Championship Odds: 25/1


A year ago, Wales were wondering if their coach would survive to the autumn as they went into the Championship with two wins from their 12. Then they won -- somehow, with no set-piece -- against England first up, and by the end of the year they were wailing about missing out on a World Cup final and burning effigies of Alain Rolland. Their current position, statistically, is a bit healthier (50 per cent from last eight) but defeat in Dublin would make it four losses in a row and a change in mood. Nowhere in the rugby world does your credit run out faster than Wales.

Their challenge is to cope without an engine room of Luke Charteris and Alun Wyn Jones, who set phenomenal standards for work-rates in the World Cup.

If Warren Gatland has to factor Rhys Priestland and Dan Lydiate out from Dublin, then his team will have changed shape for the worse. A losing start in store.

Casualties: Luke Charteris, Alun Wyn Jones, Gethin Jenkins

Star Turn: Toby Faletau

Championship Odds: 3/1


The first thing Phillipe Saint-Andre needs to do is organise discontent in the camp so the French can feel right at home and get off to a winning start -- that would take them through two rounds before they have a break to get their heads right/wrong for Edinburgh. Or perhaps not. The new man saw much he admired in the way captain Thierry Dusautoir took a lead in the World Cup crisis, supported by Imanol Harinordoquy and Julien Bonnaire.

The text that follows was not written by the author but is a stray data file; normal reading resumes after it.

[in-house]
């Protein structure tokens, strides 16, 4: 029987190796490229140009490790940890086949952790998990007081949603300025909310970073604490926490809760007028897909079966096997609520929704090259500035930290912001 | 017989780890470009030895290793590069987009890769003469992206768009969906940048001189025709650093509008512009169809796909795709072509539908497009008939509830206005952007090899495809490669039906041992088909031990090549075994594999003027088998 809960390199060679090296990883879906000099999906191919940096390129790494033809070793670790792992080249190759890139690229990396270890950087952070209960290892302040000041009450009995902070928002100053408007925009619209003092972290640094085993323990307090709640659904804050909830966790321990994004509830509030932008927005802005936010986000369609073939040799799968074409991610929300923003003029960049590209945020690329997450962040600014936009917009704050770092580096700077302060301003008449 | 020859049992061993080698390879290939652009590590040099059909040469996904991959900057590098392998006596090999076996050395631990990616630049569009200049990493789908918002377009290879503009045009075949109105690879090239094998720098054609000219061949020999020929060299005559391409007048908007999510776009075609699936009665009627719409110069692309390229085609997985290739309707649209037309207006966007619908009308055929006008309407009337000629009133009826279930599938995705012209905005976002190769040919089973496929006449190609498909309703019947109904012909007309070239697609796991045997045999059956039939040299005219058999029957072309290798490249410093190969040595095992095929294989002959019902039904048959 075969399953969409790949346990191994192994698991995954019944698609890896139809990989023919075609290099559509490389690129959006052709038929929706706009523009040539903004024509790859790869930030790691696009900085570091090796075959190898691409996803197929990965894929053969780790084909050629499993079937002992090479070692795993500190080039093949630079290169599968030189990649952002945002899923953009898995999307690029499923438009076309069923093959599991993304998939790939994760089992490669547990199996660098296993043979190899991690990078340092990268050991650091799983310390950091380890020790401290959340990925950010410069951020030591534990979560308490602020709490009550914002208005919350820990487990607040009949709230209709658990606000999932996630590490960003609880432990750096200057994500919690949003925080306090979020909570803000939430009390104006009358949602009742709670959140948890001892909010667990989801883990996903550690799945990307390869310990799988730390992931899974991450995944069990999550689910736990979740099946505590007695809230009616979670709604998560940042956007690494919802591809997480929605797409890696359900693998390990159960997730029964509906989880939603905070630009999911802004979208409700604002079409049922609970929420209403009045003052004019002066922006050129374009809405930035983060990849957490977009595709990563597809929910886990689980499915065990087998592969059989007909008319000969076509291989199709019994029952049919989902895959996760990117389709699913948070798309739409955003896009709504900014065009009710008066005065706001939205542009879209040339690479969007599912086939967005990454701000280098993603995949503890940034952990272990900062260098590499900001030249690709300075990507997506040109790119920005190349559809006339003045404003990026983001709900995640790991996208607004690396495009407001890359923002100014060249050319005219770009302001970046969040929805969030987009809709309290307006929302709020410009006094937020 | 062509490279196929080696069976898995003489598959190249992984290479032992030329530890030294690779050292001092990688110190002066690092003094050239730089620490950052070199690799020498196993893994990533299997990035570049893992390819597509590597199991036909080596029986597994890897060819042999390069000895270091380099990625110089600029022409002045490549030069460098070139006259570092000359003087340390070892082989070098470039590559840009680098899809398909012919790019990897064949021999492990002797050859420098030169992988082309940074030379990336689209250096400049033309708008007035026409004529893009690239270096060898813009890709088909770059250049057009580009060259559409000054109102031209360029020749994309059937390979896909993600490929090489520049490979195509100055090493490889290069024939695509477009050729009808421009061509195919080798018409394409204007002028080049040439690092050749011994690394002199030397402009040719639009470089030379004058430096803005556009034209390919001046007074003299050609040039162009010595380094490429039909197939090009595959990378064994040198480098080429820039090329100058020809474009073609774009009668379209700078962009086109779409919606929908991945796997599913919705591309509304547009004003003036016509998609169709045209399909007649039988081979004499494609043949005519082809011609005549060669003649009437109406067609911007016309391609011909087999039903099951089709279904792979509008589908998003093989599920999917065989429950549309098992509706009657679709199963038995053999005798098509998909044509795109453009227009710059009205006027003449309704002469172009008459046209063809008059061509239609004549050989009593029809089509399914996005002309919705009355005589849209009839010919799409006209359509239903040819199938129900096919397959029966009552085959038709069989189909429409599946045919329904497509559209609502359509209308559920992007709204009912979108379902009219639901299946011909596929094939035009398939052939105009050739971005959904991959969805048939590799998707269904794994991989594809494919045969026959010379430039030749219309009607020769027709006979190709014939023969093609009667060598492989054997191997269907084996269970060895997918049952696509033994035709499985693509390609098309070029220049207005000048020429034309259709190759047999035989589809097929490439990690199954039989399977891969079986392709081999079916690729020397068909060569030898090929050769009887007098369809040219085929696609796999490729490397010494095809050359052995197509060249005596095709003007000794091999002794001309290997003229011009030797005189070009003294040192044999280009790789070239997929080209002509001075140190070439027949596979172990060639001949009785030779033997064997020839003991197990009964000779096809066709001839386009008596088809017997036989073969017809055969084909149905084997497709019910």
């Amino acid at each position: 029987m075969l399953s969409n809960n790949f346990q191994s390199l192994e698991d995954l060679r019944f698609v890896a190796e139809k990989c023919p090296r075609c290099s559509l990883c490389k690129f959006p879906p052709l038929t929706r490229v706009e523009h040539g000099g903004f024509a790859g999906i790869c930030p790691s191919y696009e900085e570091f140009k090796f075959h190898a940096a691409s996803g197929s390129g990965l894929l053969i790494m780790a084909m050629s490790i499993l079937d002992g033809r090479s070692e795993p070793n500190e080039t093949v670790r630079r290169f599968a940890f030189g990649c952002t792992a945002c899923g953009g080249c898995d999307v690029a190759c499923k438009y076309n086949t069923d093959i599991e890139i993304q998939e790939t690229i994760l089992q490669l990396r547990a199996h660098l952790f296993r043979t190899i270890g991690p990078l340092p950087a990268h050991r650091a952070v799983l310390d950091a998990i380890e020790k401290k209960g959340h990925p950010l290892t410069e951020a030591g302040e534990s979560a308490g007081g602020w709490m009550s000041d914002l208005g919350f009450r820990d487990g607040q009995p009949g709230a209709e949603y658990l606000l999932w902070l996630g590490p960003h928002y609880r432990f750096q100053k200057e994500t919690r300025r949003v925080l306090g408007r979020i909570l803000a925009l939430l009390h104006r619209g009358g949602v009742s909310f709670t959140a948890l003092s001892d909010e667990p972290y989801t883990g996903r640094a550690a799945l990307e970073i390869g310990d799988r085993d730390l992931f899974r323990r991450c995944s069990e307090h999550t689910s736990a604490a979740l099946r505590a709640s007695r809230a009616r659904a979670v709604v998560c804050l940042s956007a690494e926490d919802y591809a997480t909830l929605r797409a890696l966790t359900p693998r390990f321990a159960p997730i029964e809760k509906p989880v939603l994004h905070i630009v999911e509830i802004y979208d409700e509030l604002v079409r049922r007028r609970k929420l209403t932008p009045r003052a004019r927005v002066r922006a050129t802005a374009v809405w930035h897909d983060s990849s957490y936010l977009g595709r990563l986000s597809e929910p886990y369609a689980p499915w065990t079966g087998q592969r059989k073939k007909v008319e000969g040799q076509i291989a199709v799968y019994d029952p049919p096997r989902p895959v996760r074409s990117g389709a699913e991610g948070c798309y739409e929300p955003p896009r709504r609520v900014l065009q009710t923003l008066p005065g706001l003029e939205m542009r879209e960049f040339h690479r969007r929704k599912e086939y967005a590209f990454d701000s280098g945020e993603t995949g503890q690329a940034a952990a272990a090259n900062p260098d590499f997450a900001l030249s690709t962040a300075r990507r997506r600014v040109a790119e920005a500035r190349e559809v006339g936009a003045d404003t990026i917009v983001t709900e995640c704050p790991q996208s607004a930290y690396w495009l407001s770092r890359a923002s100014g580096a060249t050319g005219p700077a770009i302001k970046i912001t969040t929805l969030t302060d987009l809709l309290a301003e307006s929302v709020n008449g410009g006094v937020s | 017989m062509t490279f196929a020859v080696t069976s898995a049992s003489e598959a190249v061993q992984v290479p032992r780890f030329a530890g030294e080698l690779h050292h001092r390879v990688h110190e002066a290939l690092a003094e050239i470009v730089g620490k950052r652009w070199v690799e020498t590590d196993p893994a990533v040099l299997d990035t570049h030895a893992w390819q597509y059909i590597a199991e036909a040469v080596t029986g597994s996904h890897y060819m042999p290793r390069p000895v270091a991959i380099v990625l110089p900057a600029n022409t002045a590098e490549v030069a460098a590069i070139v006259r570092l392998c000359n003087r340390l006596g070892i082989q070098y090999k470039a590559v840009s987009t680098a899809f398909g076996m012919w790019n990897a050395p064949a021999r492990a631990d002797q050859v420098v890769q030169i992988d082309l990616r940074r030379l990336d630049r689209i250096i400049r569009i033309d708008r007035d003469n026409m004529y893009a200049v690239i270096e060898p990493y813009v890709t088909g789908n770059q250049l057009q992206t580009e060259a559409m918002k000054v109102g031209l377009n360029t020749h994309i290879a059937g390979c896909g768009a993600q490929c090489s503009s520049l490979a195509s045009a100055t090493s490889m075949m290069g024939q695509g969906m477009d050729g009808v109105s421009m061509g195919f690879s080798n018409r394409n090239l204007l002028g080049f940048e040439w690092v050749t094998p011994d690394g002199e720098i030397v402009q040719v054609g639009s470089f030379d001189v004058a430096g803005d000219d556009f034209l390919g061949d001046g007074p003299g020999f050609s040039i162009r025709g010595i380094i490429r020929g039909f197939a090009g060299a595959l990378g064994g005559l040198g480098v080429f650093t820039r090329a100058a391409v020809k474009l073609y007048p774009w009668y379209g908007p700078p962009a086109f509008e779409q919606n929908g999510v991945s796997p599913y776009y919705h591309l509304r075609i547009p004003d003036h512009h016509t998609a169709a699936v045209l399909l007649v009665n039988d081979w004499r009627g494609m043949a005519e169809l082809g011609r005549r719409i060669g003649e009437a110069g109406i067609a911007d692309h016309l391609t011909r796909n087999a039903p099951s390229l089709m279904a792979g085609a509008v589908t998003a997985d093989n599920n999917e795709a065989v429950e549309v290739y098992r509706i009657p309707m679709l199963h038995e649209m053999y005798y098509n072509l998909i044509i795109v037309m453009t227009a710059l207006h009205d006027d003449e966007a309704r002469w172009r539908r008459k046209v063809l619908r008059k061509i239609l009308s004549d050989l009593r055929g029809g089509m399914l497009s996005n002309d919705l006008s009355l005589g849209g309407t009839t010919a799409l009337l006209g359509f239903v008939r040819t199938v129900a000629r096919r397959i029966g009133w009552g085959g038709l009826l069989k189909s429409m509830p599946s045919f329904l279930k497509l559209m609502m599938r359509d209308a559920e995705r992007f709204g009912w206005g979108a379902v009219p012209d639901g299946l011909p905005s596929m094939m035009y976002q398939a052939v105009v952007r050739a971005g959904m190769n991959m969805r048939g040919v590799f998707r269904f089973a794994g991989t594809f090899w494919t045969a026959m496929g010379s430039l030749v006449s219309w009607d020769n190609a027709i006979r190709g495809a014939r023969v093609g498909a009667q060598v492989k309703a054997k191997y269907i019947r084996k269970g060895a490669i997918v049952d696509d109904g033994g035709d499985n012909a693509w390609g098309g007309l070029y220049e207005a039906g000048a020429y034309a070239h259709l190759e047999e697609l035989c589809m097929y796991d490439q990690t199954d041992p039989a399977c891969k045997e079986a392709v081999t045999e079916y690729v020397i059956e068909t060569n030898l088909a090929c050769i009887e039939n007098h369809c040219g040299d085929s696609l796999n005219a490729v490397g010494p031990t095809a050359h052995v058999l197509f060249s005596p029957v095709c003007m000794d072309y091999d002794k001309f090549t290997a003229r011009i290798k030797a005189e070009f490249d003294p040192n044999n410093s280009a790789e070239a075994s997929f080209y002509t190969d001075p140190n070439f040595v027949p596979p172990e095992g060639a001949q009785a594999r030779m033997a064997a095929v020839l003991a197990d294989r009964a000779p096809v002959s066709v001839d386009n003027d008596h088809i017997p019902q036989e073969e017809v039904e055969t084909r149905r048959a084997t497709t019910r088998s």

Unlike when his predecessor Marc Lievremont took over from Bernard Laporte, Saint-Andre won't want to tear up everything and start again. So the World Cup runners look now as they did in October except at 10 where Lionel Beauxis is the likely starter, thanks to improved form since his move to Toulouse. As for his partner, he can't go far wrong between Morgan Parra and Dimitri Yachvilli. Perfect run of fixtures opens the door for Saint-Andre.

Casualties: Luc Ducalcon, Romain Millo-Chluski, Yann David

Star Turn: Thierry Dusautoir

Championship Odds: 6/4


New coach Jacques Brunel has pointed to the summer tour to Argentina and North America as the first real chance to put his mark on things -- for the moment he is still trading with Nick Mallet's leftovers, on and off the field. Whatever about changes in the background team, Brunel is limited with what he can do on the pitch, but it hasn't stopped him scouring the country looking for new faces, which wasn't the Mallet way -- the South African relied on a hard core in return for loyalty, which he got. But there were too many players with no competition for their places.

Brunel is aiming extraordinarily high, with Italy being contenders inside two seasons. And his captain Sergio Parisse, while acknowledging the turbo boost that came from beating France last season, says they need five competitive games more than one big result and four hammerings. They moved past that point last season but need new blood.

Casualties: None too serious

Star Turn: Sergio Parisse

Championship Odds: 150/1